You’d be forgiven for thinking that all the music was now over, but fans on the way back from You Me At Six to the campsite either to sleep or, more likely, get ready for the silent disco, were treated with an acoustic set from Delaire, The Liar on one of the intimate campsite stages. ‘Not punk enough’ Finn and Joey proved that they definitely are punk enough, and provided the seated audience in that cosy little tent with the energy they needed to go off and party all night. [CM]

Saturday:

After two full days of drinking and listening to music in the sun, it was becoming apparent that the population of 2000trees needed a pick-me-up. All the way from Sweden, Normandie were ready to provide that boost at The Cave on Saturday lunchtime. “Who’s on their first drink of the day?” enquired frontman Phillip Strand. A sea of cups and cans went up in the air and going by the amused faces of the band, they knew they were doing their job right. Ending with the atmospheric anthem ‘Collide’, this was a last-day lunchtime set done right. [CM]

normandie
Photo by Rhys Haberfield – Instagram @rhyshaberfield

Vuvoki effortlessly flaunted their way to the Main Stage with their electrifying pop styles compiled of some of their catchiest hits like ‘La Di Da’ and ‘Animal’ that were instant hits with fans. Leading lady Janice Shilstone brought absurd amounts of excitement and energy to the performance, making it impossible to take your eyes off of her sybaritic stage presence. Paired with their buoyant sound, their performance had a great crowd atmosphere, from those who watched in the back with awe, to the many at the front howling the lyrics to an almost deafening point. They 100% lived up to the hype. [YS]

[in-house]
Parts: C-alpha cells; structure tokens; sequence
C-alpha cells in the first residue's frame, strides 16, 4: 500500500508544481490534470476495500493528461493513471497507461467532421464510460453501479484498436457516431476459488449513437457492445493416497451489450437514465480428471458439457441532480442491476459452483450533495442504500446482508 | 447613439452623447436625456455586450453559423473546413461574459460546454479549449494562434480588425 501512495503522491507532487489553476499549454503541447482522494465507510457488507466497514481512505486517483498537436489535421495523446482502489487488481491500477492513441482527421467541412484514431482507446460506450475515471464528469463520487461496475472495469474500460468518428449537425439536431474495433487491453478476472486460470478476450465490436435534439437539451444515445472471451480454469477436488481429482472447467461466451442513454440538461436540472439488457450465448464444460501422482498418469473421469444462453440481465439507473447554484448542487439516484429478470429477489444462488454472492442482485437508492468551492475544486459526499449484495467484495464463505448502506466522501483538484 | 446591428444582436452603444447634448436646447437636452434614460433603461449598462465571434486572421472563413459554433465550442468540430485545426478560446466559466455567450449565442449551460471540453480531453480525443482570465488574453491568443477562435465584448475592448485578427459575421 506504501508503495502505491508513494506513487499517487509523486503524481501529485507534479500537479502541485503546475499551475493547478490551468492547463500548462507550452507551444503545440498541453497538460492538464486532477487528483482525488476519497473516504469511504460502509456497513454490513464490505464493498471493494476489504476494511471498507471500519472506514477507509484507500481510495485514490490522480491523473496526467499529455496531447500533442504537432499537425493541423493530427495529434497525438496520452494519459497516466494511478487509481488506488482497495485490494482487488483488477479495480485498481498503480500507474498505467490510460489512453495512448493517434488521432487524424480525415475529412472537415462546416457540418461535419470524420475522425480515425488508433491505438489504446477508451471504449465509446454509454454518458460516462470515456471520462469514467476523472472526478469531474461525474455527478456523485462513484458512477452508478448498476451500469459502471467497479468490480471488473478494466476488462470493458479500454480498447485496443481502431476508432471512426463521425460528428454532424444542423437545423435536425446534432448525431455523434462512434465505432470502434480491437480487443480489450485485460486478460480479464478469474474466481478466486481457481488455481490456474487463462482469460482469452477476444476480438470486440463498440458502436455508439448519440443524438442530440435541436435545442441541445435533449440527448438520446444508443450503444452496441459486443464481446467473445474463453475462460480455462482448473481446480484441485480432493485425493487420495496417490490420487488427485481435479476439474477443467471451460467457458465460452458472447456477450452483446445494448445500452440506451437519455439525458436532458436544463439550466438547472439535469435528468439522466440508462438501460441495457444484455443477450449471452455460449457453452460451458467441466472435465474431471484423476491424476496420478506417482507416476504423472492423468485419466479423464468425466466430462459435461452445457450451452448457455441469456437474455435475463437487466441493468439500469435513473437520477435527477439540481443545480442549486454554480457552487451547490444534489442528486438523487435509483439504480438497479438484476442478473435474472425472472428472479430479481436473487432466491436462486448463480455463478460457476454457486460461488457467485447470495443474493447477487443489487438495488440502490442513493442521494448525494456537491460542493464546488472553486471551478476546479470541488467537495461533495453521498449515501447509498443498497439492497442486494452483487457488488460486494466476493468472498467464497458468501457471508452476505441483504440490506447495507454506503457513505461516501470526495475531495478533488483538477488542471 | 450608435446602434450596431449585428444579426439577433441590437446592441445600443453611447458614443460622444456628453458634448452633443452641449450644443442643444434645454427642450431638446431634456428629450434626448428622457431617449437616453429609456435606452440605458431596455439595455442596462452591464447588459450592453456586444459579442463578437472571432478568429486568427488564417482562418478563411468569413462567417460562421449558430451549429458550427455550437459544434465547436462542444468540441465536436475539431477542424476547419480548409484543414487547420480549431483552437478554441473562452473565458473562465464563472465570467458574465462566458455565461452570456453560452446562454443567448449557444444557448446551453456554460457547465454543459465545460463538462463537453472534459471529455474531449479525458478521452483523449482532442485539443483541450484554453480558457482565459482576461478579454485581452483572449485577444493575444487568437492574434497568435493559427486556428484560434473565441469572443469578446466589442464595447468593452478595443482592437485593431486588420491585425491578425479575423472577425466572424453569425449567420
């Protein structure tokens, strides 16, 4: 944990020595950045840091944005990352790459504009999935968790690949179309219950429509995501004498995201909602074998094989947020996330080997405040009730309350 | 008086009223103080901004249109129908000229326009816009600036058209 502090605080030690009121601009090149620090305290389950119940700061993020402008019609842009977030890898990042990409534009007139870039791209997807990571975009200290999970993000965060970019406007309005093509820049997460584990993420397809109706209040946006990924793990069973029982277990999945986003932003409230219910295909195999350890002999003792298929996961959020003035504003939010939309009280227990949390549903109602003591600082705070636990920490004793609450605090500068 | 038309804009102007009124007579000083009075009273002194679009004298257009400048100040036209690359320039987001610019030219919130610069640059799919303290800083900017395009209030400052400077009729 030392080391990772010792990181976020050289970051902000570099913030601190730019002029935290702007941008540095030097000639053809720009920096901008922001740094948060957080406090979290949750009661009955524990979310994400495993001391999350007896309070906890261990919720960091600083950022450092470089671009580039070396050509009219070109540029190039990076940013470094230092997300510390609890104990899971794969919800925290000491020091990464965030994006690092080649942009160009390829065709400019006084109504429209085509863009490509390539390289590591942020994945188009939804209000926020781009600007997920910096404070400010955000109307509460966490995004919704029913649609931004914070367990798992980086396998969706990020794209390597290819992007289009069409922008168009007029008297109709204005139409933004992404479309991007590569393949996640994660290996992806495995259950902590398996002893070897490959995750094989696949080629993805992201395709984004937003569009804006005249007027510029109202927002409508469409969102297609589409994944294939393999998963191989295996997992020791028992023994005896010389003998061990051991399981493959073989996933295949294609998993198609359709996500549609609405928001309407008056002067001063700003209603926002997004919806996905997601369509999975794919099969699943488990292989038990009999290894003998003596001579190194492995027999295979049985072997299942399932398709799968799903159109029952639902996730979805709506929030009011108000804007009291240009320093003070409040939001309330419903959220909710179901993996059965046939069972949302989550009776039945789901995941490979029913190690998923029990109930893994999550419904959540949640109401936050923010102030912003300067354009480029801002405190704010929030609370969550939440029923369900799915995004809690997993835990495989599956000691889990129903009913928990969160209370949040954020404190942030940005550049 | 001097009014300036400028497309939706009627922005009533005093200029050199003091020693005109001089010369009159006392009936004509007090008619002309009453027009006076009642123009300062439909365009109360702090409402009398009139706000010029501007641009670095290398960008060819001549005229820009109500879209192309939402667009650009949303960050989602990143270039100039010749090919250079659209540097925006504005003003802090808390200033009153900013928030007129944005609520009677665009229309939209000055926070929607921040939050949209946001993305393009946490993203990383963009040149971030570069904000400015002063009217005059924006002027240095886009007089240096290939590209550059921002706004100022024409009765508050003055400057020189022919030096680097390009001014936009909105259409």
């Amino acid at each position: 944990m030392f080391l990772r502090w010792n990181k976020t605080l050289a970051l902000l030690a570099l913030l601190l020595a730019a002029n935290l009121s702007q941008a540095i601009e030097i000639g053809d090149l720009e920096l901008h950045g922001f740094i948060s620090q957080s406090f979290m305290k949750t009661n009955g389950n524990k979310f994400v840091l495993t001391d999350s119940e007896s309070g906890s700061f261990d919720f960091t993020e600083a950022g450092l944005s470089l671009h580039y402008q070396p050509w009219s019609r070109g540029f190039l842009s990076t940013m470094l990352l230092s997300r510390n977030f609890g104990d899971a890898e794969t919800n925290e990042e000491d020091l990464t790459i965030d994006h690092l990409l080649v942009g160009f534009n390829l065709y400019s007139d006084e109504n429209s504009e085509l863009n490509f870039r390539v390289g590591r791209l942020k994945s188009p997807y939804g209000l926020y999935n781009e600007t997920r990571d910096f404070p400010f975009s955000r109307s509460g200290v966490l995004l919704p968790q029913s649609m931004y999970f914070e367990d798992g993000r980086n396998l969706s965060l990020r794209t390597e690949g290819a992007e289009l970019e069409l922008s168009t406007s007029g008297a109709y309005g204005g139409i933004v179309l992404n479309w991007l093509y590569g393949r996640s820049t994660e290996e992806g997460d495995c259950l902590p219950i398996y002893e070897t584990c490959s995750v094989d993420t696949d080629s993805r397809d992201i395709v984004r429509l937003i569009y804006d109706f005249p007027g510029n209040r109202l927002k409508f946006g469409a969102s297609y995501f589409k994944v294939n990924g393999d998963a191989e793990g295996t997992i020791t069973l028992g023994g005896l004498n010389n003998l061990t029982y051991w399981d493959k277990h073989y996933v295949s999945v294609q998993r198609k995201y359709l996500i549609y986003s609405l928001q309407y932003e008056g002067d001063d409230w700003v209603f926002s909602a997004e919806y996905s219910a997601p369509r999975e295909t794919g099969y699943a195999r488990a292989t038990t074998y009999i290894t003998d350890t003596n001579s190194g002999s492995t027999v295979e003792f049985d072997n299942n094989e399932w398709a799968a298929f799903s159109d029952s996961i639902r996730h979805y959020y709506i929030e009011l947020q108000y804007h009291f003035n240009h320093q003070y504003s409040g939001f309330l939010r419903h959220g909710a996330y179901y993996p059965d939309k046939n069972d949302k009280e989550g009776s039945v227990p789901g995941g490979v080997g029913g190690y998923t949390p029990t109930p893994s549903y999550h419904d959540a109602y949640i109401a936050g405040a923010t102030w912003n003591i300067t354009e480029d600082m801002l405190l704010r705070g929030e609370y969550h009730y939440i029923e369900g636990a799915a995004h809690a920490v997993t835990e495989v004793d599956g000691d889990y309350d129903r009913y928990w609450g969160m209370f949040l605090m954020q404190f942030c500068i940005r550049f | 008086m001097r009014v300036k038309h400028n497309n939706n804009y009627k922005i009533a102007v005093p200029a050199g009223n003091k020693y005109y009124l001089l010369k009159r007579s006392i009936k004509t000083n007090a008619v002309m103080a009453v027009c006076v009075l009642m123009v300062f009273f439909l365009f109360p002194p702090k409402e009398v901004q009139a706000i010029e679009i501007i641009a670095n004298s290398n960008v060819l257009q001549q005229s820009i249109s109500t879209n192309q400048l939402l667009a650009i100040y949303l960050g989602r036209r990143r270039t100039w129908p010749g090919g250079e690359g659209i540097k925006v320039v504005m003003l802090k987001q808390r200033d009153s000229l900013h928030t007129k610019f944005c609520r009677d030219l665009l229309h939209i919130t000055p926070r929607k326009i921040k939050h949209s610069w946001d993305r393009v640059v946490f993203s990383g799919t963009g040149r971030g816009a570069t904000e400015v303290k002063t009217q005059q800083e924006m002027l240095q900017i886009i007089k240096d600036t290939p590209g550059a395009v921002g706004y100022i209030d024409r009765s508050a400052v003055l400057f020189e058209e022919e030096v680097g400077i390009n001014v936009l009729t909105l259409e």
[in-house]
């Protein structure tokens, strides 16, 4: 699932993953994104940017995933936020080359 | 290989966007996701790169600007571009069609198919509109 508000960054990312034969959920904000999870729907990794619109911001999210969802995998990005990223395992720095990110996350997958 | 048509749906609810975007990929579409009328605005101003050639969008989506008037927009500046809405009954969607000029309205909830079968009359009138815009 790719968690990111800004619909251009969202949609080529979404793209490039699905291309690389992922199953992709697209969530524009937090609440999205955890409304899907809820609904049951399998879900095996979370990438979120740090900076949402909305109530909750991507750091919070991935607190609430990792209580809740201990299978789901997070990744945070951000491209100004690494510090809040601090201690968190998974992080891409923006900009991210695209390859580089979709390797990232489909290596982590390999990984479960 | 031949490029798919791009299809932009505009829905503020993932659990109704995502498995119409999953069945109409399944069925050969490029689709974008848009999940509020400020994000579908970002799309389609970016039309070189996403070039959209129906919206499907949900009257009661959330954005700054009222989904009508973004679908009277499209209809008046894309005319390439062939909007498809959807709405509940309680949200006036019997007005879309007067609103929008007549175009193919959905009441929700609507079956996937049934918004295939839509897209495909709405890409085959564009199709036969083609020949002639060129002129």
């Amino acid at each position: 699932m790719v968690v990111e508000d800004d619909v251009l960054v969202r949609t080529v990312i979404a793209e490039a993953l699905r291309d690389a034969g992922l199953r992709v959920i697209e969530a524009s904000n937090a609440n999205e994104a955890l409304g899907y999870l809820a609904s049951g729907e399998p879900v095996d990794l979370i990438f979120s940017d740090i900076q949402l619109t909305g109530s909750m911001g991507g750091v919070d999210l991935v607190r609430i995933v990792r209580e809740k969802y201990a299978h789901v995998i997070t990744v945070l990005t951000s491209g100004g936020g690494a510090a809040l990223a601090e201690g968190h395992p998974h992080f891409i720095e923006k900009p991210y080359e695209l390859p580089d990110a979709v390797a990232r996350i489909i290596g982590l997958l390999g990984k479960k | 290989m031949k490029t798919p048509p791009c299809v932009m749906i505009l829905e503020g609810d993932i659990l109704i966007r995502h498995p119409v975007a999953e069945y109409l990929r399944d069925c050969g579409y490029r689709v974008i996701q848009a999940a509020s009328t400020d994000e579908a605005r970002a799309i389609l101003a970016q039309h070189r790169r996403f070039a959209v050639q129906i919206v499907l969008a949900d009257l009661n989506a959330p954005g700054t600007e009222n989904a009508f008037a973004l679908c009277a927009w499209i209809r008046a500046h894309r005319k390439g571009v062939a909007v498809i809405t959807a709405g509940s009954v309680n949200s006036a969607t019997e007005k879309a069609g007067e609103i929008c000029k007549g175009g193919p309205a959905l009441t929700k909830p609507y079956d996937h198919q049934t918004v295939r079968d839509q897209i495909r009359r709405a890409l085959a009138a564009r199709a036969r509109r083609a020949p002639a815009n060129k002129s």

On this less-sunny Saturday evening, The Skints brought the sun back out in spirit at the Main Stage. Their ska grooves had the crowd moving and picked the energy back up in the most chill of ways. From the front to the back by the bar, the Main Stage was in a cloud of hazy warmth. It felt like exactly what a festival is meant to be and was just the ticket we needed to get us through the last evening of 2000trees. [CM]

The Skints
Photo by Gareth Bull – Instagram @garethbullphoto

Over on the NEU Stage, The Bottom Line brought strong summer vibes to the packed out tent of fans. The blow-up palm trees on stage were a perfectly fitting addition to the band’s set of summer-y pop-punk, a lot of which came from the soundtrack-of-your-summer album No Vacation. If this weekend had been anything, it was a vacation; what a fitting way to draw it to a near-close. [CM]

Last band of the weekend, Main Stage headliners Deaf Havana were a perfect way to bring a perfect weekend to an end. Playing a mixture of older (nothing from Meet Me Halfway, at Least, though – sorry) and newer songs, it felt like a celebration of their history. Ten years since their debut, this band have climbed mountains; if this set is anything to go by, they’re not ready to stop climbing yet. Another appearance from the now infamous blow-up doll stage invader resulted in Matthew Veck-Gilodi putting her on his shoulders through a large portion of the set. Let’s hope she didn’t leave the festival feeling too deflated. [CM]

Deaf Havana – Vicki Bailey

Until next year, Trees – Cara and Yasmine x